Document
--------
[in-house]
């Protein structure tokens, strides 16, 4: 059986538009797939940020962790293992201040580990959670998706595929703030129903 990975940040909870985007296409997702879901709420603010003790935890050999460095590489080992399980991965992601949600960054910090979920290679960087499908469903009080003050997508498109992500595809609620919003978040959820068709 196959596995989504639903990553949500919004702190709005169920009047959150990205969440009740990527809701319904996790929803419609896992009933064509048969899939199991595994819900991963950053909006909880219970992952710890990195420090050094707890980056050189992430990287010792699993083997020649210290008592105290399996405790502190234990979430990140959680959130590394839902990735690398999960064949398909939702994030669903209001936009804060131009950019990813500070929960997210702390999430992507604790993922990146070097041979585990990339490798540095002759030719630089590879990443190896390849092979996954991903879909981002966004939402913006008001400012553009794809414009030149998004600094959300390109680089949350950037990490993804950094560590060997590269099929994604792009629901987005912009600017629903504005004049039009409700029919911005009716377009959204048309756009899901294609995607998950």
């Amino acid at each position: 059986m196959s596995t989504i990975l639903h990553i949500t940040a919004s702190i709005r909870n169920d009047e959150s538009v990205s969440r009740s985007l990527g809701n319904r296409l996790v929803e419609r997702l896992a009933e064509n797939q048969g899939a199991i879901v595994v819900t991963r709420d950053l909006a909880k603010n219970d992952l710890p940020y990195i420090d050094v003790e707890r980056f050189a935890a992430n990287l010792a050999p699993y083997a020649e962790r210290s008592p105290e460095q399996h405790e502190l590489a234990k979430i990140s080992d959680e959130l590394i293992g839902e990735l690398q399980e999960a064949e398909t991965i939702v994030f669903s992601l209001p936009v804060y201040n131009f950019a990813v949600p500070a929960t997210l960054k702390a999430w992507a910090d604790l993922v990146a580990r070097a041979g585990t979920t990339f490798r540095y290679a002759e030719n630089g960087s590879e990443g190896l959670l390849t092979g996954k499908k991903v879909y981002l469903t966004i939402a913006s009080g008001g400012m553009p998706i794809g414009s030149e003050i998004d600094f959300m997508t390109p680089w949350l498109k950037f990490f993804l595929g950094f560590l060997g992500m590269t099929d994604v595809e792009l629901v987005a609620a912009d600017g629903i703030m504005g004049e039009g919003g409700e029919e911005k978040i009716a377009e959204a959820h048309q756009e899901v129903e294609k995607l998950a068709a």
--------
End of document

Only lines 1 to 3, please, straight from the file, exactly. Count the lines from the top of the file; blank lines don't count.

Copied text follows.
[in-house]
């Protein structure tokens, strides 16, 4: 059986538009797939940020962790293992201040580990959670998706595929703030129903 990975940040909870985007296409997702879901709420603010003790935890050999460095590489080992399980991965992601949600960054910090979920290679960087499908469903009080003050997508498109992500595809609620919003978040959820068709 196959596995989504639903990553949500919004702190709005169920009047959150990205969440009740990527809701319904996790929803419609896992009933064509048969899939199991595994819900991963950053909006909880219970992952710890990195420090050094707890980056050189992430990287010792699993083997020649210290008592105290399996405790502190234990979430990140959680959130590394839902990735690398999960064949398909939702994030669903209001936009804060131009950019990813500070929960997210702390999430992507604790993922990146070097041979585990990339490798540095002759030719630089590879990443190896390849092979996954991903879909981002966004939402913006008001400012553009794809414009030149998004600094959300390109680089949350950037990490993804950094560590060997590269099929994604792009629901987005912009600017629903504005004049039009409700029919911005009716377009959204048309756009899901294609995607998950």
């Amino acid at each position: 059986m196959s596995t989504i990975l639903h990553i949500t940040a919004s702190i709005r909870n169920d009047e959150s538009v990205s969440r009740s985007l990527g809701n319904r296409l996790v929803e419609r997702l896992a009933e064509n797939q048969g899939a199991i879901v595994v819900t991963r709420d950053l909006a909880k603010n219970d992952l710890p940020y990195i420090d050094v003790e707890r980056f050189a935890a992430n990287l010792a050999p699993y083997a020649e962790r210290s008592p105290e460095q399996h405790e502190l590489a234990k979430i990140s080992d959680e959130l590394i293992g839902e990735l690398q399980e999960a064949e398909t991965i939702v994030f669903s992601l209001p936009v804060y201040n131009f950019a990813v949600p500070a929960t997210l960054k702390a999430w992507a910090d604790l993922v990146a580990r070097a041979g585990t979920t990339f490798r540095y290679a002759e030719n630089g960087s590879e990443g190896l959670l390849t092979g996954k499908k991903v879909y981002l469903t966004i939402a913006s009080g008001g400012m553009p998706i794809g414009s030149e003050i998004d600094f959300m997508t390109p680089w949350l498109k950037f990490f993804l595929g950094f560590l060997g992500m590269t099929d994604v595809e792009l629901v987005a609620a912009d600017g629903i703030m504005g004049e039009g919003g409700e029919e911005k978040i009716a377009e959204a959820h048309q756009e899901v129903e294609k995607l998950a068709a």